The following is a slightly summarized version of this blog post from John Allspaw that I really like: Blameless PostMortems and a Just Culture 

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Book chapter summary: Postmortem Culture, from the SRE Book

I’m really enjoying reading the excellent “SRE Book“. Chapter 15 “Postmortem Culture: Learning from Failure” in particular, really struck a chord with me. The following is a slightly summarized version of it.

TLDR: Failures are inevitable, especially in distributed systems. To learn from them, document in Postmortems, avoiding blame, and share the newly gained learnings across your org.

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How long to transfer a file of size X over a Y Mbps line?

How long does it take to transfer a file of size X over a Y Mbps line?

A 1 MB file over a 1 Mbps line takes 8 seconds. Not 1 second, due to MegaBytes over MegaBits

1 GB over 1 Mbps = 8192 secs (8*1024; 2.2755 Hours)

1 TB over 1 Mbps = 8388608 secs (2,330 Hours = 97 days)

So a good rule of thumb to remember is:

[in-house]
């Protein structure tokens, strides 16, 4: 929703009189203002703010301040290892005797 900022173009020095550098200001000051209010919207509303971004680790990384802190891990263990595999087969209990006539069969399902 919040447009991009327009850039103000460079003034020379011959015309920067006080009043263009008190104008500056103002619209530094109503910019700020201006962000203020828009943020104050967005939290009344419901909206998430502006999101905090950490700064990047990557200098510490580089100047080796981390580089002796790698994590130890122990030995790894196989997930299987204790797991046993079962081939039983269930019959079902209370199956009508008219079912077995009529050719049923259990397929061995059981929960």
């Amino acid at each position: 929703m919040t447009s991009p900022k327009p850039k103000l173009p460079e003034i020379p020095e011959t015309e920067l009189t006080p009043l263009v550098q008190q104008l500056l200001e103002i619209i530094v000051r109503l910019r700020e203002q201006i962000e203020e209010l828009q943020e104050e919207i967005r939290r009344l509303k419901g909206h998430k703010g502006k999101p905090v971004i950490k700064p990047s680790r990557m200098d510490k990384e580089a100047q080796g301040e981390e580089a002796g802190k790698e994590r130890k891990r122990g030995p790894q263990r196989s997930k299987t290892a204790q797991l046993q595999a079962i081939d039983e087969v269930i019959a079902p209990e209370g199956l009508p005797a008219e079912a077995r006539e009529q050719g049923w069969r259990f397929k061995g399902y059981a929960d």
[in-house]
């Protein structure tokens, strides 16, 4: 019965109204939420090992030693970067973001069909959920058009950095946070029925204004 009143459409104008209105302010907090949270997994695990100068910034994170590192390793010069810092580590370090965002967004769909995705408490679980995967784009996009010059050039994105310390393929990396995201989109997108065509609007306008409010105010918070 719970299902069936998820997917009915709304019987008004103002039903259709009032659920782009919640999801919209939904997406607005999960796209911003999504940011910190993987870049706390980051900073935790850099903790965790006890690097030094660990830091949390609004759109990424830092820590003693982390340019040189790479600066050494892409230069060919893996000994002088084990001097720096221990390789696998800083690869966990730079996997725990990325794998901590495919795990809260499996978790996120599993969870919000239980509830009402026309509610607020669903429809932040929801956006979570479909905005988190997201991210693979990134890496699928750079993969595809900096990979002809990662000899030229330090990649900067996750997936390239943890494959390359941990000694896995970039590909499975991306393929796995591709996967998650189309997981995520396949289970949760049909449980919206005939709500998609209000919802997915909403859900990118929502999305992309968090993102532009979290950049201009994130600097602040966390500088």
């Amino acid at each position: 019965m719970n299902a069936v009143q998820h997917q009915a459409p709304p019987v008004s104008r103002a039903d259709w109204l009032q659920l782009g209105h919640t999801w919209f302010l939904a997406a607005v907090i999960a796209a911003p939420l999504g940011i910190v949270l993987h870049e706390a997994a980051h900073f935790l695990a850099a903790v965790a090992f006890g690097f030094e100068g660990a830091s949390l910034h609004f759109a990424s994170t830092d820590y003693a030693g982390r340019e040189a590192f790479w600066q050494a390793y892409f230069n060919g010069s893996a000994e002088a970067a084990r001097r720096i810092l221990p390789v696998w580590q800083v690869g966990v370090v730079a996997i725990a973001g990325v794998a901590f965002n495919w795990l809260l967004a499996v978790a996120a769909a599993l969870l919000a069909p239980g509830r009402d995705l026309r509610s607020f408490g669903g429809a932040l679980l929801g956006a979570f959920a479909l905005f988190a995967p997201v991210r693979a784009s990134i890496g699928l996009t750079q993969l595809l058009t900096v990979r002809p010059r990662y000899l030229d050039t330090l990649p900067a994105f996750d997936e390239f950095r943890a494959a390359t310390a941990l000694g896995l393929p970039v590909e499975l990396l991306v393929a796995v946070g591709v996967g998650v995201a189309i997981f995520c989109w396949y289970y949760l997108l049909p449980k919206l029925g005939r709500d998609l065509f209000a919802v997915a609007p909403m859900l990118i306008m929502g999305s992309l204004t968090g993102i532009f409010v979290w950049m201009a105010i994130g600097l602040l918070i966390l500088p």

1Tb over 1Mbps takes ~100 days (8 * 1,000,000 secs)

There are also good online calculators for this. For example:

Convert Megabits Per Second to Terabytes Per Month

 

 

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Git revert a merged branch

The article discusses how to revert changes that have already been pushed to your remote git branch, particularly reverting the changes that come from a branch merge.

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Don’t use “kill -9”

In the past, any time I wanted to stop an errant process on unix, I just used “kill -9”. By default. Without thinking about it much.

Then a colleague commented to me that you should never use kill -9. It terminates the process with no chance to shutdown in an orderly manner, and so can leave things in a bad state, such as corrupting files. “But what else am I supposed to do!?” I naively asked.

There are of course many other options for the kill command (see links below), but here are some alternatives you can try, in the order you may want to try them.